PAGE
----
Click here to return to the main site.

Soundtrack Review

Cover Image

Doctor Who
The Sun Makers
Original Television Soundtrack


Composer: Dudley Simpson
Label: Silva Screen Records
RRP: £13.99
SILCD1569 (CD), SILED1569 (download), SILLP1569 (vinyl)
Release Date: 01 May 2020

Composer Dudley Simpson’s first contribution to Doctor Who was his music for Planet of Giants (starring William Hartnell) in 1964. By the end of the 1960s, he was the programme’s go-to composer, scoring 62 stories over a total of 294 episodes up until his last, The Horns of Nimon, in 1979. An amazing body of work – and that’s just Doctor Who. He also provided music for Blake’s 7, Moonbase 3, Target, Paul Temple, The Tomorrow People, The Brothers and many more. He began his time on Doctor Who using a very small orchestra, moved into working entirely at the BBC Radiophonic Workshop on EMS synthesisers for a year (assisted by Brian Hodgson), then added percussion, before going back to a small band with Radiophonic synth overdubs, until his final few episodes where the synth became part of the band. It is a shame, therefore, that only four complete examples of his scores survive, the only one from the Tom Baker era being The Sun Makers from 1977…

It is indeed a pity that this is the only isolated Dudley Simpson soundtrack to exist from the entire epoch of the Fourth Doctor. The composer’s contributions to adventures such as Robot, Pyramids of Mars, The Robots of Death and City of Death are far more distinctive and memorable.

The Sun Makers is a fairly generic example of Simpson’s work from this period, being dominated by his trademark bass burbles – though there are some points of interest. There’s a sense of melancholy in early tracks such as “Death and Taxes”, conveying the hopeless situation faced by the oppressed worker Cordo. Lighter moments include “Jelly Babies” and “Nobody Works Today”, both of which reference the musician’s sprightly Fourth Doctor theme. This soundtrack is largely an acoustic work, making use of woodwind, percussion and strings, though the addition of pitch distortion to “One Thousand Metres” and “The Steaming” communicates a sense of disorientation caused by the perilous height of the buildings in Megropolis One and the effects of the tranquillising gas PCM.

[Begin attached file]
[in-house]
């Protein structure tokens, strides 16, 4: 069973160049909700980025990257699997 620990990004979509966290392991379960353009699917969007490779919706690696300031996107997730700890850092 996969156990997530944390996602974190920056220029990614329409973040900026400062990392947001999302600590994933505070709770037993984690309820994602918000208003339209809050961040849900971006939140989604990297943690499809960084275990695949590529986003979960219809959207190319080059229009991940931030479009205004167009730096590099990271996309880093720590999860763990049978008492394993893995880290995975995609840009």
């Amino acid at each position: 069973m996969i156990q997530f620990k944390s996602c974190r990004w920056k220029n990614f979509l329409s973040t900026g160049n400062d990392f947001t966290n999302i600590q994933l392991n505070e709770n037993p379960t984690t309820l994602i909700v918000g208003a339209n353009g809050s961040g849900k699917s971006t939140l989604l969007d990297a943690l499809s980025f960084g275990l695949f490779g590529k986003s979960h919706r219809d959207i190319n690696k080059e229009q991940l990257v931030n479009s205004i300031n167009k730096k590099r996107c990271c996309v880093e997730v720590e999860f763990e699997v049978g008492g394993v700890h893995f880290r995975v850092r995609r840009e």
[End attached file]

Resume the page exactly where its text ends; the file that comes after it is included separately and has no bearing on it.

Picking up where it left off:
The whole affair is, of course, topped and tailed by the opening and closing Doctor Who theme (composed by Ron Grainer) as used in the late 1970s. The closing theme is the 53-second version, which eschews the uplifting middle eight.

This release runs to just 29 minutes, which makes me wonder why Silva Screen didn’t add some bonus tracks from other Tom Baker serials. Though no other complete Simpson scores from this era remain, the music from Parts 3 and 4 of The Android Invasion and Parts 3 and 4 of The Invasion of Time does exist.

Think carefully before spending your hard-earned talmars on this.


Richard McGinlay

Buy this item online

Each of the store links below opens in a new window, allowing you to compare the price of this product from various online stores.

Digital album